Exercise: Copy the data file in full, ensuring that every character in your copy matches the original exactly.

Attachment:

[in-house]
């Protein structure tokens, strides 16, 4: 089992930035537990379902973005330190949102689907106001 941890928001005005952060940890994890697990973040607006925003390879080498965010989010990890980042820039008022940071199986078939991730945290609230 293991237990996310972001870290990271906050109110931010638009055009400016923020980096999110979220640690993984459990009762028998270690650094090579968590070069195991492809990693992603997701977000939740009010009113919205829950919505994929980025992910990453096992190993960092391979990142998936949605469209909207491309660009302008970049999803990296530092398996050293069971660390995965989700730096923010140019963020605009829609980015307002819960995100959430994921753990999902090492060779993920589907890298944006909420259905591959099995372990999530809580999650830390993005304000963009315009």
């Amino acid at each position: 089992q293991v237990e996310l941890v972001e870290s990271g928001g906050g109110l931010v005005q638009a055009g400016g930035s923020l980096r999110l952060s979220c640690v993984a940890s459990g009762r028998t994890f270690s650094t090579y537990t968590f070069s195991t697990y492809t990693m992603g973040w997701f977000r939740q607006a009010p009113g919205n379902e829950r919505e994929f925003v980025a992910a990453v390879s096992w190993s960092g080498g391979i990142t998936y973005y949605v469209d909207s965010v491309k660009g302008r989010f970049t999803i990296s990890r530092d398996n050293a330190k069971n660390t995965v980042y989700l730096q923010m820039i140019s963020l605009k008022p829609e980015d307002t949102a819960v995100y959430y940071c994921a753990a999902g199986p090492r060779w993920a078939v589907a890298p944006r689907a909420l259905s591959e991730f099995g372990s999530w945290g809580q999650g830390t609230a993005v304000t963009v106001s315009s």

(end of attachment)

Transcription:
[in-house]
């Protein structure tokens, strides 16, 4: 089992930035537990379902973005330190949102689907106001 941890928001005005952060940890994890697990973040607006925003390879080498965010989010990890980042820039008022940071199986078939991730945290609230 293991237990996310972001870290990271906050109110931010638009055009400016923020980096999110979220640690993984459990009762028998270690650094090579968590070069195991492809990693992603997701977000939740009010009113919205829950919505994929980025992910990453096992190993960092391979990142998936949605469209909207491309660009302008970049999803990296530092398996050293069971660390995965989700730096923010140019963020605009829609980015307002819960995100959430994921753990999902090492060779993920589907890298944006909420259905591959099995372990999530809580999650830390993005304000963009315009």
């Amino acid at each position: 089992q293991v237990e996310l941890v972001e870290s990271g928001g906050g109110l931010v005005q638009a055009g400016g930035s923020l980096r999110l952060s979220c640690v993984a940890s459990g009762r028998t994890f270690s650094t090579y537990t968590f070069s195991t697990y492809t990693m992603g973040w997701f977000r939740q607006a009010p009113g919205n379902e829950r919505e994929f925003v980025a992910a990453v390879s096992w190993s960092g080498g391979i990142t998936y973005y949605v469209d909207s965010v491309k660009g302008r989010f970049t999803i990296s990890r530092d398996n050293a330190k069971n660390t995965v980042y989700l730096q923010m820039i140019s963020l605009k008022p829609e980015d307002t949102a819960v995100y959430y940071c994921a753990a999902g199986p090492r060779w993920a078939v589907a890298p944006r689907a909420l259905s591959e991730f099995g372990s999530w945290g809580q999650g830390t609230a993005v304000t963009v106001s315009s």